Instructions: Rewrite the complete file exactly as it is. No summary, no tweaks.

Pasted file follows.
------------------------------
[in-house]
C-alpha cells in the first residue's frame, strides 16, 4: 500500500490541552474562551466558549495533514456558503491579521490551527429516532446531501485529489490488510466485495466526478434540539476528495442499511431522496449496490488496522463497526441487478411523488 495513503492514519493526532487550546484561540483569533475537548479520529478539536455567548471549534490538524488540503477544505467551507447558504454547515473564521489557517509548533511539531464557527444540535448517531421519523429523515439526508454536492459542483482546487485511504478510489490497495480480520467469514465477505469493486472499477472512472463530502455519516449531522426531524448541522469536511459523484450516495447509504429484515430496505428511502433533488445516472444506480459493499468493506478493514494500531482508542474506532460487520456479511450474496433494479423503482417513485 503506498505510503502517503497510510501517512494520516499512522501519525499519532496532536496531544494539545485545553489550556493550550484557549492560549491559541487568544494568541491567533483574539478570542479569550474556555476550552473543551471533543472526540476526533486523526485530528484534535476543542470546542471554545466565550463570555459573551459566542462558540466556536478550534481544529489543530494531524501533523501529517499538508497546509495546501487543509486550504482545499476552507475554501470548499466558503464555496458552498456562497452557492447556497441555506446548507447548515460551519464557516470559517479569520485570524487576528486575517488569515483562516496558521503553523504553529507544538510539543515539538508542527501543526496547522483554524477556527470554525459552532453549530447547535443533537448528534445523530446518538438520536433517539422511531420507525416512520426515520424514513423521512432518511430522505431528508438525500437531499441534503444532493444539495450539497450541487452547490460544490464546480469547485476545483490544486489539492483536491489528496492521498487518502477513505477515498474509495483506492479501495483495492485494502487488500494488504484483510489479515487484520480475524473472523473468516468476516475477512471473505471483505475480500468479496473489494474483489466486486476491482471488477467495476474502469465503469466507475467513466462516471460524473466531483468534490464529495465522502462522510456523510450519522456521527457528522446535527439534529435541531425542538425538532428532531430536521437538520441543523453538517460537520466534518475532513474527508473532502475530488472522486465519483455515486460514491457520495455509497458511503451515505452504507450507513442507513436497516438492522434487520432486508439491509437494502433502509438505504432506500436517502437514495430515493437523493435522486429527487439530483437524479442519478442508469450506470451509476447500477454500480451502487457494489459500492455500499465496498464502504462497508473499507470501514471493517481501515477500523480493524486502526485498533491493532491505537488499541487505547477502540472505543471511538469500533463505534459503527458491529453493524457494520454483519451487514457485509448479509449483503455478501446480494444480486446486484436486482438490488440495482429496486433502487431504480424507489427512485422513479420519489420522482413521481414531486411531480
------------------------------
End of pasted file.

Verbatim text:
[in-house]
C-alpha cells in the first residue's frame, strides 16, 4: 500500500490541552474562551466558549495533514456558503491579521490551527429516532446531501485529489490488510466485495466526478434540539476528495442499511431522496449496490488496522463497526441487478411523488 495513503492514519493526532487550546484561540483569533475537548479520529478539536455567548471549534490538524488540503477544505467551507447558504454547515473564521489557517509548533511539531464557527444540535448517531421519523429523515439526508454536492459542483482546487485511504478510489490497495480480520467469514465477505469493486472499477472512472463530502455519516449531522426531524448541522469536511459523484450516495447509504429484515430496505428511502433533488445516472444506480459493499468493506478493514494500531482508542474506532460487520456479511450474496433494479423503482417513485 503506498505510503502517503497510510501517512494520516499512522501519525499519532496532536496531544494539545485545553489550556493550550484557549492560549491559541487568544494568541491567533483574539478570542479569550474556555476550552473543551471533543472526540476526533486523526485530528484534535476543542470546542471554545466565550463570555459573551459566542462558540466556536478550534481544529489543530494531524501533523501529517499538508497546509495546501487543509486550504482545499476552507475554501470548499466558503464555496458552498456562497452557492447556497441555506446548507447548515460551519464557516470559517479569520485570524487576528486575517488569515483562516496558521503553523504553529507544538510539543515539538508542527501543526496547522483554524477556527470554525459552532453549530447547535443533537448528534445523530446518538438520536433517539422511531420507525416512520426515520424514513423521512432518511430522505431528508438525500437531499441534503444532493444539495450539497450541487452547490460544490464546480469547485476545483490544486489539492483536491489528496492521498487518502477513505477515498474509495483506492479501495483495492485494502487488500494488504484483510489479515487484520480475524473472523473468516468476516475477512471473505471483505475480500468479496473489494474483489466486486476491482471488477467495476474502469465503469466507475467513466462516471460524473466531483468534490464529495465522502462522510456523510450519522456521527457528522446535527439534529435541531425542538425538532428532531430536521437538520441543523453538517460537520466534518475532513474527508473532502475530488472522486465519483455515486460514491457520495455509497458511503451515505452504507450507513442507513436497516438492522434487520432486508439491509437494502433502509438505504432506500436517502437514495430515493437523493435522486429527487439530483437524479442519478442508469450506470451509476447500477454500480451502487457494489459500492455500499465496498464502504462497508473499507470501514471493517481501515477500523480493524486502526485498533491493532491505537488499541487505547477502540472505543471511538469500533463505534459503527458491529453493524457494520454483519451487514457485509448479509449483503455478501446480494444480486446486484436486482438490488440495482429496486433502487431504480424507489427512485422513479420519489420522482413521481414531486411531480